There are so many things in the nooze lately that seem terribly important. The election has taken a back seat to financial matters, at least now that the world has caught up to what many of us have seen coming for a year or more. We passed the anniversary of 9/11 without much sign of an end in Iraq or progress in Afghanistan. What is an informed, intelligent person to make of this whirl of current events?
Nothing. Nothing at all.
This may sound irresponsible or perhaps even stupid. Conventional wisdom tells us that a good citizen stays on top of these things and forms opinions that guide their responsibility to make a good choice in the voting booth. Unfortunately, “conventional wisdom” is an oxymoron. Someone who is truly wise knows when it’s all just noise and nothing more than so much water stored up in a dam finally flowing downhill of its own accord. You don’t predict events by watching the water run, you understand what must happen by seeing the water stored behind the machinations of humans.
As events have started to flow in the way they must, the best thing that we can do is ask ourselves how our nation gets as disjointed as it does. Why is it that people who call themselves free depend so much on systems they can not or will not understand? How has our cultural divide gotten as deep as it has over Sarah Palin? How do we fight wars around the globe where one social class bears so much of the burden by joining the military?
That’s where I get to Literary Theory. This may not make sense at first, but those of us who take the long view are less concerned with events than the culture that allowed those events to happen. My own Literary Theory begins and ends with what I consider a universal truth about all effective writing, which includes literature; fundamentally, it is about the relationship between the writer and the reader. This takes on a social importance when you look at the spaces between people and how writing can fill them.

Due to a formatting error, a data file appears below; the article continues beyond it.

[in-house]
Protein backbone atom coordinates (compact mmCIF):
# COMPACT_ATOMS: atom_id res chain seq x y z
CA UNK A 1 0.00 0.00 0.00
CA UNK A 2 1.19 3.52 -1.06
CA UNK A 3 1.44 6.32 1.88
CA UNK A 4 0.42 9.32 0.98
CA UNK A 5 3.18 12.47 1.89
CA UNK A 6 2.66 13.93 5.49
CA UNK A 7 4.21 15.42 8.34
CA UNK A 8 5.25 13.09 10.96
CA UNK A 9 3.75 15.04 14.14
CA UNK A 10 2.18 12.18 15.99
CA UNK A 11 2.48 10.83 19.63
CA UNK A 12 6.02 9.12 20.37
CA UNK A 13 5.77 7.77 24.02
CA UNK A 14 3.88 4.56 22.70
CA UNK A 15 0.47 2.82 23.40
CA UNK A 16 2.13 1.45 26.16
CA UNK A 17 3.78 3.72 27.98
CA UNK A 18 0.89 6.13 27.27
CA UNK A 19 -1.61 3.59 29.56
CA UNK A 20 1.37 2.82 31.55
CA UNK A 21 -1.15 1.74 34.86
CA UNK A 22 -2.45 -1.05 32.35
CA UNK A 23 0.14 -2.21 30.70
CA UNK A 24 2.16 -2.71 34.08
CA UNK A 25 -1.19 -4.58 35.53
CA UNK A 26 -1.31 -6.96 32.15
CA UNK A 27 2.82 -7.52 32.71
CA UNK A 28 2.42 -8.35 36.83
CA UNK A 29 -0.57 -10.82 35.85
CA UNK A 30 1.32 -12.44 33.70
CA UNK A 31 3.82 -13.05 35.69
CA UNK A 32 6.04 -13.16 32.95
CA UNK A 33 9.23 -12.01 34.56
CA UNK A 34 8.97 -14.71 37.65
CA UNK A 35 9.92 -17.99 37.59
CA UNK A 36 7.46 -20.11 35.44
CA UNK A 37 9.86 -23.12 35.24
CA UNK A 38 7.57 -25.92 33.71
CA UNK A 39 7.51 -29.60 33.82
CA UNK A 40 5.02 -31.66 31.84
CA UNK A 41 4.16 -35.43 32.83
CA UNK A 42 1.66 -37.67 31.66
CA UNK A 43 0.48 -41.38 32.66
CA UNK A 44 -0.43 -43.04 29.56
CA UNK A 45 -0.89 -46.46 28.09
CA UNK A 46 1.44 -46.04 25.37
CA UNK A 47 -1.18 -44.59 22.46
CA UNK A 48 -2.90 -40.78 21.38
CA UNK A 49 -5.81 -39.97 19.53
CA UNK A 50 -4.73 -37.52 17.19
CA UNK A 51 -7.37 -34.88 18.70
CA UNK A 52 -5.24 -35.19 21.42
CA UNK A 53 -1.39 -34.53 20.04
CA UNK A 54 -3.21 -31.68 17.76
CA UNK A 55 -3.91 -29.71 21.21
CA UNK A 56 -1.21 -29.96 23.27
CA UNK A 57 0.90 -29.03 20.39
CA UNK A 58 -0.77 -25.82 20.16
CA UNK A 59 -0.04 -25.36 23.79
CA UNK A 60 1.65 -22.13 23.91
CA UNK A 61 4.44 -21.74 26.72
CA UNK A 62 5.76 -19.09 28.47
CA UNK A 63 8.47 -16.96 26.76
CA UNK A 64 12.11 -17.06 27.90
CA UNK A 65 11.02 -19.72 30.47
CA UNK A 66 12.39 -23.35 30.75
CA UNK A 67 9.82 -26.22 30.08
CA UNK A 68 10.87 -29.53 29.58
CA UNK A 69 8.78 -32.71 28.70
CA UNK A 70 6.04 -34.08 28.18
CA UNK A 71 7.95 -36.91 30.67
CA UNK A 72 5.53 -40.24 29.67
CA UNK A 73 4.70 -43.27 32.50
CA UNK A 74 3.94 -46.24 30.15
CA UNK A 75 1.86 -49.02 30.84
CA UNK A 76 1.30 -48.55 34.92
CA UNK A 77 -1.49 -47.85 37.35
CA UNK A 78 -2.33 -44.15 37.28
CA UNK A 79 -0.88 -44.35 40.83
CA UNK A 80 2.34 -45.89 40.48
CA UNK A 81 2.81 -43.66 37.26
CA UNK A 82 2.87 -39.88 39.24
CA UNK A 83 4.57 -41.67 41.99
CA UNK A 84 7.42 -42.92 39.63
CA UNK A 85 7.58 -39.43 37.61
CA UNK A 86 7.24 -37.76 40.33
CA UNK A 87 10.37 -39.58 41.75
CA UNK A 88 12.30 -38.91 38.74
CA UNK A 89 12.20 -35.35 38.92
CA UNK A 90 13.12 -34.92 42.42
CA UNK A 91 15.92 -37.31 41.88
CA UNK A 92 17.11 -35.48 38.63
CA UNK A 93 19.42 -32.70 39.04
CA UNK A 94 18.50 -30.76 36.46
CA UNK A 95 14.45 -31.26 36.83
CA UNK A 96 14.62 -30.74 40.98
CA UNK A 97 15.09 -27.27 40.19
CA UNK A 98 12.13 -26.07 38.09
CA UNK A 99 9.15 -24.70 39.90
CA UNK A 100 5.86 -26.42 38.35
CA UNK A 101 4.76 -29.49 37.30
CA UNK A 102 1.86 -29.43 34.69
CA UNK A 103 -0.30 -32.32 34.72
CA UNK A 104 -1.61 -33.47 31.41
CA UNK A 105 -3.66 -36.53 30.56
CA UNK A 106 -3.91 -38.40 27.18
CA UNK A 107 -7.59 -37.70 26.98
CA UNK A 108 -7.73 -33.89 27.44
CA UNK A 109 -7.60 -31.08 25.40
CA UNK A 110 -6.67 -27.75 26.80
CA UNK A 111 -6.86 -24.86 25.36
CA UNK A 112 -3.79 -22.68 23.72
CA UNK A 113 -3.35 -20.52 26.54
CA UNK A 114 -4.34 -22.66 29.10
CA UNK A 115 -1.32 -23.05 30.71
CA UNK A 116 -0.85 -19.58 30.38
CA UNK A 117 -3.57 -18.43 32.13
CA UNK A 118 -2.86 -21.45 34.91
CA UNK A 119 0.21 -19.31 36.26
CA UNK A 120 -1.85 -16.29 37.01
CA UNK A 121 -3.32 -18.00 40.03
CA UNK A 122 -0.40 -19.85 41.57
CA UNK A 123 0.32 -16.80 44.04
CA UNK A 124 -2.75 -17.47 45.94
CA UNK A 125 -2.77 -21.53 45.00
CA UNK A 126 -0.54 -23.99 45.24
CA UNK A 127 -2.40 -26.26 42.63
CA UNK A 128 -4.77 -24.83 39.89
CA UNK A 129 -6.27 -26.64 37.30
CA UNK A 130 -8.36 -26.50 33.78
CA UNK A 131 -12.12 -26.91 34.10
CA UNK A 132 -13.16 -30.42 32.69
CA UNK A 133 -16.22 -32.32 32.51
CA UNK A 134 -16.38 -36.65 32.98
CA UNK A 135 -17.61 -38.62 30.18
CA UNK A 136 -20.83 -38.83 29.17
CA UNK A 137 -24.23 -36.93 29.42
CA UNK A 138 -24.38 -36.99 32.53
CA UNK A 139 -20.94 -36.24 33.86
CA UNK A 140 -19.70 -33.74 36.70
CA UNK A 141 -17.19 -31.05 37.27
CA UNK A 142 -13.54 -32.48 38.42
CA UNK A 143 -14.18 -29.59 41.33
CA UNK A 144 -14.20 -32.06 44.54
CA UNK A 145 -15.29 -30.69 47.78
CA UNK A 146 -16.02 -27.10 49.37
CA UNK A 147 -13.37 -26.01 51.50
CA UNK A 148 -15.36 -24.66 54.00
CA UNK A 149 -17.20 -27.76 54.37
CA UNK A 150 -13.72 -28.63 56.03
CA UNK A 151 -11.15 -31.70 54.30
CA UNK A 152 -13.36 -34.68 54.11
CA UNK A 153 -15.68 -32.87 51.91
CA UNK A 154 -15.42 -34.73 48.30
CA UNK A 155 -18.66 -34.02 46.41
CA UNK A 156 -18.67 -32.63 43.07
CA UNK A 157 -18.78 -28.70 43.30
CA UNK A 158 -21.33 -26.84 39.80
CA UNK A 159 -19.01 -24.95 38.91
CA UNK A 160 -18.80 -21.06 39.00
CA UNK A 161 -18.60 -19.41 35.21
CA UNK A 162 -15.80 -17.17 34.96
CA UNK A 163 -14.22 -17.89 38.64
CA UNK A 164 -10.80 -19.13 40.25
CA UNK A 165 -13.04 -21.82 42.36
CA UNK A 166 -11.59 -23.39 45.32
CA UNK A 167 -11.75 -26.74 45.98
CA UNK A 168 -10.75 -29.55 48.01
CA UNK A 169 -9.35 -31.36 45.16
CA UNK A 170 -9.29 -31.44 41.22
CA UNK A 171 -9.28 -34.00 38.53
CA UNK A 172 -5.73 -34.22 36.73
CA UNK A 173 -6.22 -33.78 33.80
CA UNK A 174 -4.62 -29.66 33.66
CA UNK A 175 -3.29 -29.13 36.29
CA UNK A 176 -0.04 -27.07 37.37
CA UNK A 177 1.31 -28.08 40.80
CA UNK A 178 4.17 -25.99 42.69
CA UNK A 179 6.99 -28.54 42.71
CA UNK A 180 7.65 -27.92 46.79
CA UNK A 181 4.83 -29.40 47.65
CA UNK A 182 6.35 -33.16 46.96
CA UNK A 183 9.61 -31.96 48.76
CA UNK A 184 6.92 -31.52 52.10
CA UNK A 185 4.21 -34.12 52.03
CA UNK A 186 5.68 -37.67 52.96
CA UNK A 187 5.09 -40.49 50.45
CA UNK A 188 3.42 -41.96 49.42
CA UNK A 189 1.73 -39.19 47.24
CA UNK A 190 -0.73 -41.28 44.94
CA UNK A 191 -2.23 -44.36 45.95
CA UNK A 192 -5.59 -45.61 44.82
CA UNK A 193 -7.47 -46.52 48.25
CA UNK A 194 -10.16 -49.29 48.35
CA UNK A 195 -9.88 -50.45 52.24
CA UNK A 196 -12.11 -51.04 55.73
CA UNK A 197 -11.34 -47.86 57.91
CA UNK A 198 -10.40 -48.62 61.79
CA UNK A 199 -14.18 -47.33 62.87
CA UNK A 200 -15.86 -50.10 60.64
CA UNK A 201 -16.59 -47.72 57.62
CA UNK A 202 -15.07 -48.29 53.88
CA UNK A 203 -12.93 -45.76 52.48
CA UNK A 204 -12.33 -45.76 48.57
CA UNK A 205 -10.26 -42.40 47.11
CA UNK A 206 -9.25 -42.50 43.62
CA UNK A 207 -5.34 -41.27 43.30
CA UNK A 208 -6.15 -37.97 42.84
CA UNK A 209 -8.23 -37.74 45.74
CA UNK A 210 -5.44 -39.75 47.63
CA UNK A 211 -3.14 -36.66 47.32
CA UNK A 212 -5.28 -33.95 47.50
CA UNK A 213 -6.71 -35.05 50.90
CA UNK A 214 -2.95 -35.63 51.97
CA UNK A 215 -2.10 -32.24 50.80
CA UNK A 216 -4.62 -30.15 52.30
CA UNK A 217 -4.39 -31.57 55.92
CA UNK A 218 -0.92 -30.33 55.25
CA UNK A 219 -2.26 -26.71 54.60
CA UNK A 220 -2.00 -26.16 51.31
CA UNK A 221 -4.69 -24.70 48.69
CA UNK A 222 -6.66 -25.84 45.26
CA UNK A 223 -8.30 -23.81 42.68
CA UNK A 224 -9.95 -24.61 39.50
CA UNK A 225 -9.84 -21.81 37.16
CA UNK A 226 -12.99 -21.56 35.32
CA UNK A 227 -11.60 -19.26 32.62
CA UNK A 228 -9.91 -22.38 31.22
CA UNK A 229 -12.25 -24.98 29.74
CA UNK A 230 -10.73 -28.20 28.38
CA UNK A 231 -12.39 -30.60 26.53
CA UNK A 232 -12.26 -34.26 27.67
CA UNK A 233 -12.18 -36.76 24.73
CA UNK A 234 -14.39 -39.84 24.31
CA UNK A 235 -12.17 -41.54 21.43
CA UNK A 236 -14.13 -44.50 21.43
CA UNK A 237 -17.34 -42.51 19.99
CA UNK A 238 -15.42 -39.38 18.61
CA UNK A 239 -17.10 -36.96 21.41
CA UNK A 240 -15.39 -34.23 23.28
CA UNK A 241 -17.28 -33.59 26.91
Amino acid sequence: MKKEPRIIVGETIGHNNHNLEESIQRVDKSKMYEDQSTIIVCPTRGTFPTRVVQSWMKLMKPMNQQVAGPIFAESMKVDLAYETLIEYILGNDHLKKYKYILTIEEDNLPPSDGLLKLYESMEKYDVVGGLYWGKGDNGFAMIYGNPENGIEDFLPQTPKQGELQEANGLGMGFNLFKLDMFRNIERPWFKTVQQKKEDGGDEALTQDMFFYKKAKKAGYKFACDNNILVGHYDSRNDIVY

A nation of 300 million people reasonably has a lot of spaces between people from one coast to another. These spaces include social classes, races, regions, genders, religions, professions, and any other way we can be divided up. The current events that seem so important come from the tremendous amount of space between us all, spaces that result from so many boulders stacked up as if to make a wall but without a mortar to hold them together. In the first rainstorm, they fall. Water built up behind them simply pours through.
Writing that is based on those spaces between people is something that fills those spaces up. A good newspaper story can tell its readers about people in their same town with a very different outlook on life that needs to at least be understood. A good novel creates a mythological construct that allows the reader to understand complicated choices easily. Writing, as an art form, is nothing less than the mortar that fills the spaces between people and makes them stronger. That is what a culture is all about, and a common culture is not possible among people who do not understand each other.
Many people watching the flood of nooze right now are looking for a way out. They want someone to do something about the terrible damage that has already been done. That’s understandable, but we have to take steps to make sure it doesn’t happen again. The only way we can do that is by understanding each other better and not accepting the terrible spaces between us as givens.
Writing, and other forms of communication, are how we do that. Good writing is about the relationship between the writer and the reader, but ultimately it fills the spaces between people. If what has been happening in this nation lately is bewildering, then we should simply be bewildered for a moment. There’s no point in making sense of the senseless. It’s better to make sense of what we have, and what this and every nation is made up of is people. By doing that, we may just make it less likely that the senseless will happen again.